The body fat content of Boston dropped precipitously the weekend before Marathon Monday. Most of the blue and gold jacketed (the Marathon colors) people wandering in and out of stores, running the length of the river or on our long city blocks were thin... quite thin. And there were thousands of them.
"Maybe I should start running again," a friend commented, as we waited behind a crowd of skinny legs for the light to change. "I need to lose some weight."
It was a tempting thought, one that I had played with for the several years after a repair for a torn Achilles tendon had made me fearful of running too often and too far. The weather was getting warmer, so exercising outside was a pleasure... and who knows, maybe the pounds would roll off along with those miles.
The editors of Runner's World must have heard our conversation because, a few days later, I was browsing the April edition of the magazine, devoted in large part to running and weight loss.
One section of the magazine was headlined "Why Can't You Lose Weight?" with a sobering subtitle scolding the reader for thinking that weight loss was simply a matter of eating less and running more.
You mean it isn't?
According to the magazine, chubby runners, like the rest of the overweight human race, tend to overestimate how many calories their runs are burning off and compensate for their calorie loss by overeating when they get home. Not moving much after the run is not uncommon; after all, why not take the car to do an errand a block away? There is no need for more exercise. And even worse, some (gasp) are even overeating on a day when they are not running. They rationalize, "Tomorrow I will exercise off the extra calories I ate today."
Alas, there is no magical formula that produces weight loss just by putting on running shoes and cute running tights. The only way a runner can lose weight is to eat sensibly and to commit to a running schedule that increases in time and intensity, so the body never hits a fitness plateau. A generic diet that stresses avoiding high fat, high sugar and highly processed foods, which also provides sufficient carbs to replenish the stored carbohydrate in the muscles used up by exercise, will work to diminish calorie intake. Obviously, it must also include nutritious staples such as fruits and vegetables, as well as lean protein, low-fat dairy products, and high-fiber.
But the exercise component, like running, must be personalized so that the dieter is constantly training to increase both the intensity and duration of the activity. It is not necessary to train as though for a marathon or a long distance bike ride or a climb in the Himalayas. But it is necessary to make sure the body is not too comfortable with the exercise routine. If the effort level remains the same, fewer calories may be used up as time goes on. Runners who want to lose weight are advised, according to the article, to include high intensity runs like speed work, or running fast up hills along with adding, if possible, miles to the distance run. Presumably this can be done on a treadmill as well as outside.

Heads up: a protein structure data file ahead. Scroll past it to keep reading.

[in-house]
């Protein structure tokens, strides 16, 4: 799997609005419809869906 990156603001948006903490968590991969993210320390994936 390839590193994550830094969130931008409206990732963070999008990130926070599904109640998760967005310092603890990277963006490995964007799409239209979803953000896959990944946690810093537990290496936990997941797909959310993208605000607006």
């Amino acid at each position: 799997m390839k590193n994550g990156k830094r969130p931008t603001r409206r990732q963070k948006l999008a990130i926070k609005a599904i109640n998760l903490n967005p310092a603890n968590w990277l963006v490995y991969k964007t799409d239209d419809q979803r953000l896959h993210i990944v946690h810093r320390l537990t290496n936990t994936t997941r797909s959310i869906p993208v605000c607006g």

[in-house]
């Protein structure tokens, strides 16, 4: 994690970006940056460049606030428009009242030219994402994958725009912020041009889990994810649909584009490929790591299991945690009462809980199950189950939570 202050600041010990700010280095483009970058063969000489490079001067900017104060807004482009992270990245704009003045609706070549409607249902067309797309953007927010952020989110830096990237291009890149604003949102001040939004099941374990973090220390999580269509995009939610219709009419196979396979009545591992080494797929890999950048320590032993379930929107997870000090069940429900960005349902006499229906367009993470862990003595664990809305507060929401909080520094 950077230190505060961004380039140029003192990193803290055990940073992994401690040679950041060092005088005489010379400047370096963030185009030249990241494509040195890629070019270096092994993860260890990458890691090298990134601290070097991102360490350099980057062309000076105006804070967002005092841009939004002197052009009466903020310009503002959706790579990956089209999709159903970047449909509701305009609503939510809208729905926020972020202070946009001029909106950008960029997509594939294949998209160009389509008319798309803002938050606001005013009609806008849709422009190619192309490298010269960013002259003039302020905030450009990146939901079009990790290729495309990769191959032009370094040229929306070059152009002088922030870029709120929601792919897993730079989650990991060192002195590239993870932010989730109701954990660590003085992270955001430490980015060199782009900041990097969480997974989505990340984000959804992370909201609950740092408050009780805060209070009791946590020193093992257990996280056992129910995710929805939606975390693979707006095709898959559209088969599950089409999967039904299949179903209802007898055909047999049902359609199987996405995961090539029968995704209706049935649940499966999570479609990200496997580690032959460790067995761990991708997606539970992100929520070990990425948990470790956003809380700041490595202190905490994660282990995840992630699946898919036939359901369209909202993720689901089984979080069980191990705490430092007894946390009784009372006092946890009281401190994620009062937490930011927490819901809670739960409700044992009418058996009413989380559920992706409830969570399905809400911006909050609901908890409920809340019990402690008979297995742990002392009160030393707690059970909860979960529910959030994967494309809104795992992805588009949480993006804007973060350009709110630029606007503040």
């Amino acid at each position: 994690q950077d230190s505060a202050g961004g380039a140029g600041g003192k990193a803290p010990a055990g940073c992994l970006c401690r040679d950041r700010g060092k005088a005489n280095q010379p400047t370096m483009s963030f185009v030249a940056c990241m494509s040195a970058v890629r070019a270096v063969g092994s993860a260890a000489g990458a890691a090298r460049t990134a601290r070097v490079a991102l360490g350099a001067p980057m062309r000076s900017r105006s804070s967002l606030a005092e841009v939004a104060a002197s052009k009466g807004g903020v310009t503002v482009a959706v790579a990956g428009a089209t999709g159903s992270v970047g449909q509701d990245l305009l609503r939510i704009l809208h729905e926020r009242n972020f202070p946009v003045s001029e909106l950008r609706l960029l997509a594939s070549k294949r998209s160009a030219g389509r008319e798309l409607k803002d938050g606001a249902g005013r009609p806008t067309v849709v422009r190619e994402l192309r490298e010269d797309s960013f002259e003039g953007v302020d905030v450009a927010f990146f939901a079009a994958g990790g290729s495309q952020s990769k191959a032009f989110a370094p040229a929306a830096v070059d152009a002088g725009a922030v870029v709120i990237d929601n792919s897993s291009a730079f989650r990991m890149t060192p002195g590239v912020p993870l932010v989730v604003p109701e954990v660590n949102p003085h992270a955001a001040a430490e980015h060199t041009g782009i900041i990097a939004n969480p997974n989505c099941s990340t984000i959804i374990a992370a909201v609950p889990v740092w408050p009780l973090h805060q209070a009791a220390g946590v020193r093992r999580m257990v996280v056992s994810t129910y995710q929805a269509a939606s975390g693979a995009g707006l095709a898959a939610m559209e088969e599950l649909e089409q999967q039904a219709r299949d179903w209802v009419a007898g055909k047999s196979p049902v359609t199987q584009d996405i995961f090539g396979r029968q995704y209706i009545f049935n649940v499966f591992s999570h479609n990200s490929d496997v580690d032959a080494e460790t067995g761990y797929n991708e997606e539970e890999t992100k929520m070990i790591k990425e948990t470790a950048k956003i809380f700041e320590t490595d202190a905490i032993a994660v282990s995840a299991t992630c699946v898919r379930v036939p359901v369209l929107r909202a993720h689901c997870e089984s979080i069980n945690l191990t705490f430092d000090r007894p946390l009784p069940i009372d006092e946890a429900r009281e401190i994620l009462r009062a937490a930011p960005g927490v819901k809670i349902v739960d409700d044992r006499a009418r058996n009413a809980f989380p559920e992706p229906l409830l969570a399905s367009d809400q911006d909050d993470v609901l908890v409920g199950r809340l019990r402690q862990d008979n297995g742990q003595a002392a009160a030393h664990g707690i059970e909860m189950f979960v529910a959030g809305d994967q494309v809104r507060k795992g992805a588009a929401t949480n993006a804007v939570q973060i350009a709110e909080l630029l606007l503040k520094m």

Although running to lose weight may appeal to only a few, the concept behind increasing one's fitness and stamina applies to anyone who wants to include exercise as a way of increasing weight loss. How many of us have complained, "I don't know why I am not losing weight! After all, I go to the gym (or play tennis, or go for bike rides or walk) three times a week." But are we exercising harder as time goes on, or maintaining the same level of physical activity for weeks, months, or even years? I have a friend, a runner (and a little pudgy), who told me quite proudly that he has been running three miles, 4 days a week, for years.
"Well, why don't you run further?" I asked him. He was surprised at my question and shrugged his answer.
"Why should I? I am comfortable doing that distance."
Dieters are often told to engage in some sort of physical activity, especially if their weight loss has stalled, and when they begin to do so, particularly if they have been inactive, weight loss often increases. But eventually, as their bodies become fitter and accustomed to this level of physical activity, the exercise will no longer push their weight loss as much as it did at the beginning.
They, and the rest of us who may wonder why exercise does not seem to be melting away our excess pounds, are rarely told that reaching an exercise plateau will slow down our weight loss. Unless we have a trainer or a coach, or read magazines and journals about physical activity and weight, we are unaware of how important it is to exercise harder and longer to increase the rate of our weight loss. Nor are we given information on how this can be done in such a way as to prevent injury and pain.
The solution is not to diet more strenuously, or give up on the exercise because it doesn't seem to be working. The solution is to become your own trainer. Keep an exercise journal or use an app or wearable device that monitors your physical activity. This will tell you how much you are doing and how often. Resolve to do more. More can mean one minute or an hour, half a block, or several miles. Increase your speed or resistance, again for a few seconds or a few minutes. You don't have to do this more than once or twice a week, but you must do it if you want to climb to a higher level of fitness and increased rate of weight loss. And who knows, one of these days, you may be in a large crowd waiting to run a marathon.